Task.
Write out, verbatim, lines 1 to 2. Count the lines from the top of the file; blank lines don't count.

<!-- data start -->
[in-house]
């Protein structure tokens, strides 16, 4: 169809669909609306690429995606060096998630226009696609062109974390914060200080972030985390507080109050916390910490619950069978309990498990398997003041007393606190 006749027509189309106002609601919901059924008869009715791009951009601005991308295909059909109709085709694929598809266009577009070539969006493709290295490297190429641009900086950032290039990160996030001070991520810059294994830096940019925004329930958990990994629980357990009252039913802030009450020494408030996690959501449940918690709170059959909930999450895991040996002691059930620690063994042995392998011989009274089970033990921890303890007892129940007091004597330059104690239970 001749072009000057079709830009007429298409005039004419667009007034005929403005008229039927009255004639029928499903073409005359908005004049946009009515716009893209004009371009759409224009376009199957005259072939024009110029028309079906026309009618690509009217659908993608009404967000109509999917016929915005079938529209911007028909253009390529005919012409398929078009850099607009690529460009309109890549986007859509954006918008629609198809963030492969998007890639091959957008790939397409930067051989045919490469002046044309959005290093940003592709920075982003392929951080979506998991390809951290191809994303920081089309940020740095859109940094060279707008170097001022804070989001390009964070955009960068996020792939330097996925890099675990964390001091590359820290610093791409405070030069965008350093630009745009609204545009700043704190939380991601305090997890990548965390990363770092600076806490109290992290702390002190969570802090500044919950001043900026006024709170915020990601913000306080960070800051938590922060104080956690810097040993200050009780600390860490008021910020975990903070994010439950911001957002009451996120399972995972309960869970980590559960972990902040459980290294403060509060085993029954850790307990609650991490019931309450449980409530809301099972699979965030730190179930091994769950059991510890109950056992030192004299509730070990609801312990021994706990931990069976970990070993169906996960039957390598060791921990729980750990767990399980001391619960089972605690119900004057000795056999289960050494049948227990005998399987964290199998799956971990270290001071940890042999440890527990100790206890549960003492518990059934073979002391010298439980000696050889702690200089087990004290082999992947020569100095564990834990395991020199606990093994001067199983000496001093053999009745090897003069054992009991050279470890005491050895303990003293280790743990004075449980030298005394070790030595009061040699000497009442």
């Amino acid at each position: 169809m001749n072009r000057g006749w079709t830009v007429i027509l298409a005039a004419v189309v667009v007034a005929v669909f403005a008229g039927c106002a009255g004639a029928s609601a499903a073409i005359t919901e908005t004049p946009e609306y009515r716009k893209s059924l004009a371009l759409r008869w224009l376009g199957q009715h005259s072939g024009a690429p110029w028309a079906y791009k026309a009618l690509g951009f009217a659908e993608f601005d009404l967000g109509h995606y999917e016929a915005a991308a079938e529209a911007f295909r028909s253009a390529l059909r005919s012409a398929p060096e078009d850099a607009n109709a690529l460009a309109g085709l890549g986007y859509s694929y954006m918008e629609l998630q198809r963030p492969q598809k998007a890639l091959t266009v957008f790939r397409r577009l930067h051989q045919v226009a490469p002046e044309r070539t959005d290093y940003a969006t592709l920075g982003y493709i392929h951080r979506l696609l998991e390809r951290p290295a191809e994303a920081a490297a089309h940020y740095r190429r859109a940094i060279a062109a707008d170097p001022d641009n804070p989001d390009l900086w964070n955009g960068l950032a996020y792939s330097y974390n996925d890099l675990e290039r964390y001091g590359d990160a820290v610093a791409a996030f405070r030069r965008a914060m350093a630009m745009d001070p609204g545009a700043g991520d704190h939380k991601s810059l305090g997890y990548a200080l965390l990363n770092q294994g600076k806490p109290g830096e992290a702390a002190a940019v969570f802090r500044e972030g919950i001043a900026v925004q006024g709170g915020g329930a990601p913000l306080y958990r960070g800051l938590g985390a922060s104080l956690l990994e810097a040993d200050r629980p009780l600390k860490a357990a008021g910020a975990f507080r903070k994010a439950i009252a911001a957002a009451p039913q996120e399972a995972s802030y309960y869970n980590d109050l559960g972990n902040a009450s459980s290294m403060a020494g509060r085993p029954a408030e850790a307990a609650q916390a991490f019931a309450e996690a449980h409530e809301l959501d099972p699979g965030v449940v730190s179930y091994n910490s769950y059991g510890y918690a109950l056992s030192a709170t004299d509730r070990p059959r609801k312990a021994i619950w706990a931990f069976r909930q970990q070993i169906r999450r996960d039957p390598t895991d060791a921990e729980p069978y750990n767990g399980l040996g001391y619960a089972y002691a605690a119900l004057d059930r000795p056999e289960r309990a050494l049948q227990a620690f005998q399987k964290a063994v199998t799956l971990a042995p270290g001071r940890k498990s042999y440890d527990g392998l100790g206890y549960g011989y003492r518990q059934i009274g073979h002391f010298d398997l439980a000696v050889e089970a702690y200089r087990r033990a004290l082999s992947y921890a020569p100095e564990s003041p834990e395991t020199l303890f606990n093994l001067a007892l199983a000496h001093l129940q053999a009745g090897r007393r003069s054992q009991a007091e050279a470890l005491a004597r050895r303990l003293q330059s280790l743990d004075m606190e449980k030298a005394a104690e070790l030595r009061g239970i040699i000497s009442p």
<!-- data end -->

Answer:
[in-house]
């Protein structure tokens, strides 16, 4: 169809669909609306690429995606060096998630226009696609062109974390914060200080972030985390507080109050916390910490619950069978309990498990398997003041007393606190 006749027509189309106002609601919901059924008869009715791009951009601005991308295909059909109709085709694929598809266009577009070539969006493709290295490297190429641009900086950032290039990160996030001070991520810059294994830096940019925004329930958990990994629980357990009252039913802030009450020494408030996690959501449940918690709170059959909930999450895991040996002691059930620690063994042995392998011989009274089970033990921890303890007892129940007091004597330059104690239970 001749072009000057079709830009007429298409005039004419667009007034005929403005008229039927009255004639029928499903073409005359908005004049946009009515716009893209004009371009759409224009376009199957005259072939024009110029028309079906026309009618690509009217659908993608009404967000109509999917016929915005079938529209911007028909253009390529005919012409398929078009850099607009690529460009309109890549986007859509954006918008629609198809963030492969998007890639091959957008790939397409930067051989045919490469002046044309959005290093940003592709920075982003392929951080979506998991390809951290191809994303920081089309940020740095859109940094060279707008170097001022804070989001390009964070955009960068996020792939330097996925890099675990964390001091590359820290610093791409405070030069965008350093630009745009609204545009700043704190939380991601305090997890990548965390990363770092600076806490109290992290702390002190969570802090500044919950001043900026006024709170915020990601913000306080960070800051938590922060104080956690810097040993200050009780600390860490008021910020975990903070994010439950911001957002009451996120399972995972309960869970980590559960972990902040459980290294403060509060085993029954850790307990609650991490019931309450449980409530809301099972699979965030730190179930091994769950059991510890109950056992030192004299509730070990609801312990021994706990931990069976970990070993169906996960039957390598060791921990729980750990767990399980001391619960089972605690119900004057000795056999289960050494049948227990005998399987964290199998799956971990270290001071940890042999440890527990100790206890549960003492518990059934073979002391010298439980000696050889702690200089087990004290082999992947020569100095564990834990395991020199606990093994001067199983000496001093053999009745090897003069054992009991050279470890005491050895303990003293280790743990004075449980030298005394070790030595009061040699000497009442």